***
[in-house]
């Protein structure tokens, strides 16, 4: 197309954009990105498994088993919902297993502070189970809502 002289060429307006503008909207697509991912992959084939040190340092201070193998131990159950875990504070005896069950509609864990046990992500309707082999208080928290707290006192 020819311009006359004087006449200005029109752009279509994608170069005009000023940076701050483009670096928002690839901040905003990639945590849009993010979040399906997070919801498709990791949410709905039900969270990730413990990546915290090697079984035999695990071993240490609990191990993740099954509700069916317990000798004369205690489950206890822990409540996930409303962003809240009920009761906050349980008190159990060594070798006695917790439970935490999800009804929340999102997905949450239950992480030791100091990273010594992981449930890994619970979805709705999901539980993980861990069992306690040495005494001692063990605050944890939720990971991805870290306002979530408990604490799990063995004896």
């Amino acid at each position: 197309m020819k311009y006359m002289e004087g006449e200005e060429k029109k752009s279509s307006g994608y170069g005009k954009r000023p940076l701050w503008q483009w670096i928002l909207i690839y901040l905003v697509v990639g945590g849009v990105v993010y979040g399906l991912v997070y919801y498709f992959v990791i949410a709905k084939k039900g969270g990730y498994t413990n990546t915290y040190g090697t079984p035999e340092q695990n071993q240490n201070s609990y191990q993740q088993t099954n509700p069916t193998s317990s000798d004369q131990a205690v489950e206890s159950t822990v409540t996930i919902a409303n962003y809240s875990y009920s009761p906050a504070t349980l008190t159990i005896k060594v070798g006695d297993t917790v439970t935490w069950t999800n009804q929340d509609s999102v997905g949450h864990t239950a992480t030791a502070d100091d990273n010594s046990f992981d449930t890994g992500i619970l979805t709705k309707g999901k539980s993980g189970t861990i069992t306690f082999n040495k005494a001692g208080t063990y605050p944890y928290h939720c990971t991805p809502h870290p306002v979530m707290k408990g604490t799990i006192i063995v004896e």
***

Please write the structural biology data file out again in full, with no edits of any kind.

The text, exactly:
[in-house]
């Protein structure tokens, strides 16, 4: 197309954009990105498994088993919902297993502070189970809502 002289060429307006503008909207697509991912992959084939040190340092201070193998131990159950875990504070005896069950509609864990046990992500309707082999208080928290707290006192 020819311009006359004087006449200005029109752009279509994608170069005009000023940076701050483009670096928002690839901040905003990639945590849009993010979040399906997070919801498709990791949410709905039900969270990730413990990546915290090697079984035999695990071993240490609990191990993740099954509700069916317990000798004369205690489950206890822990409540996930409303962003809240009920009761906050349980008190159990060594070798006695917790439970935490999800009804929340999102997905949450239950992480030791100091990273010594992981449930890994619970979805709705999901539980993980861990069992306690040495005494001692063990605050944890939720990971991805870290306002979530408990604490799990063995004896």
């Amino acid at each position: 197309m020819k311009y006359m002289e004087g006449e200005e060429k029109k752009s279509s307006g994608y170069g005009k954009r000023p940076l701050w503008q483009w670096i928002l909207i690839y901040l905003v697509v990639g945590g849009v990105v993010y979040g399906l991912v997070y919801y498709f992959v990791i949410a709905k084939k039900g969270g990730y498994t413990n990546t915290y040190g090697t079984p035999e340092q695990n071993q240490n201070s609990y191990q993740q088993t099954n509700p069916t193998s317990s000798d004369q131990a205690v489950e206890s159950t822990v409540t996930i919902a409303n962003y809240s875990y009920s009761p906050a504070t349980l008190t159990i005896k060594v070798g006695d297993t917790v439970t935490w069950t999800n009804q929340d509609s999102v997905g949450h864990t239950a992480t030791a502070d100091d990273n010594s046990f992981d449930t890994g992500i619970l979805t709705k309707g999901k539980s993980g189970t861990i069992t306690f082999n040495k005494a001692g208080t063990y605050p944890y928290h939720c990971t991805p809502h870290p306002v979530m707290k408990g604490t799990i006192i063995v004896e």